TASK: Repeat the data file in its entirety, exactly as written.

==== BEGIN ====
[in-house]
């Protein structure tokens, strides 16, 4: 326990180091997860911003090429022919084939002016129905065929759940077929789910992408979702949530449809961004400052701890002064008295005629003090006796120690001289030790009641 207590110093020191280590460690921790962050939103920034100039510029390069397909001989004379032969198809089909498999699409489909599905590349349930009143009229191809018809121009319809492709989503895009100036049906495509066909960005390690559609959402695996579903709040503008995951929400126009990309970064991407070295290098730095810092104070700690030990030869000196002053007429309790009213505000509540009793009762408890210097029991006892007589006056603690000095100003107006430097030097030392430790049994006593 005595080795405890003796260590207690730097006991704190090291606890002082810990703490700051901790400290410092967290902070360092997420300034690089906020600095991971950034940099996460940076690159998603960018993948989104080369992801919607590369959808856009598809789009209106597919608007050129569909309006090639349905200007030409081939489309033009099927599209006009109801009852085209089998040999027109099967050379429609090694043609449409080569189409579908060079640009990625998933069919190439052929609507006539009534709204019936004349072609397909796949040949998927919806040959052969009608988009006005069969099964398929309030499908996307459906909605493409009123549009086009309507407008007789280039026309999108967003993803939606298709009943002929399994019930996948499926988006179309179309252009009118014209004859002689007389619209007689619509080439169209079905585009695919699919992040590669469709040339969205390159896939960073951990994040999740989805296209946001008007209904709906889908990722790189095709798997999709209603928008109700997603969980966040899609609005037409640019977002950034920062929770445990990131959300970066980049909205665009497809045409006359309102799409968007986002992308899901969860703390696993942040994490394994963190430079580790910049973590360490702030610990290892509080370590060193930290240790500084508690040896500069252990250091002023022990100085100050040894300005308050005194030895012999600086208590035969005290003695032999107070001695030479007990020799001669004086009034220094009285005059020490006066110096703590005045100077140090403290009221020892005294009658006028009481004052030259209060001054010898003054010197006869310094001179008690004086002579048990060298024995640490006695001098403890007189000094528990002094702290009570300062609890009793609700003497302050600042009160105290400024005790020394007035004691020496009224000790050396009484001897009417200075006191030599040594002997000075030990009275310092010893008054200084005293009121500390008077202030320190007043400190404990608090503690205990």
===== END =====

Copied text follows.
[in-house]
């Protein structure tokens, strides 16, 4: 326990180091997860911003090429022919084939002016129905065929759940077929789910992408979702949530449809961004400052701890002064008295005629003090006796120690001289030790009641 207590110093020191280590460690921790962050939103920034100039510029390069397909001989004379032969198809089909498999699409489909599905590349349930009143009229191809018809121009319809492709989503895009100036049906495509066909960005390690559609959402695996579903709040503008995951929400126009990309970064991407070295290098730095810092104070700690030990030869000196002053007429309790009213505000509540009793009762408890210097029991006892007589006056603690000095100003107006430097030097030392430790049994006593 005595080795405890003796260590207690730097006991704190090291606890002082810990703490700051901790400290410092967290902070360092997420300034690089906020600095991971950034940099996460940076690159998603960018993948989104080369992801919607590369959808856009598809789009209106597919608007050129569909309006090639349905200007030409081939489309033009099927599209006009109801009852085209089998040999027109099967050379429609090694043609449409080569189409579908060079640009990625998933069919190439052929609507006539009534709204019936004349072609397909796949040949998927919806040959052969009608988009006005069969099964398929309030499908996307459906909605493409009123549009086009309507407008007789280039026309999108967003993803939606298709009943002929399994019930996948499926988006179309179309252009009118014209004859002689007389619209007689619509080439169209079905585009695919699919992040590669469709040339969205390159896939960073951990994040999740989805296209946001008007209904709906889908990722790189095709798997999709209603928008109700997603969980966040899609609005037409640019977002950034920062929770445990990131959300970066980049909205665009497809045409006359309102799409968007986002992308899901969860703390696993942040994490394994963190430079580790910049973590360490702030610990290892509080370590060193930290240790500084508690040896500069252990250091002023022990100085100050040894300005308050005194030895012999600086208590035969005290003695032999107070001695030479007990020799001669004086009034220094009285005059020490006066110096703590005045100077140090403290009221020892005294009658006028009481004052030259209060001054010898003054010197006869310094001179008690004086002579048990060298024995640490006695001098403890007189000094528990002094702290009570300062609890009793609700003497302050600042009160105290400024005790020394007035004691020496009224000790050396009484001897009417200075006191030599040594002997000075030990009275310092010893008054200084005293009121500390008077202030320190007043400190404990608090503690205990």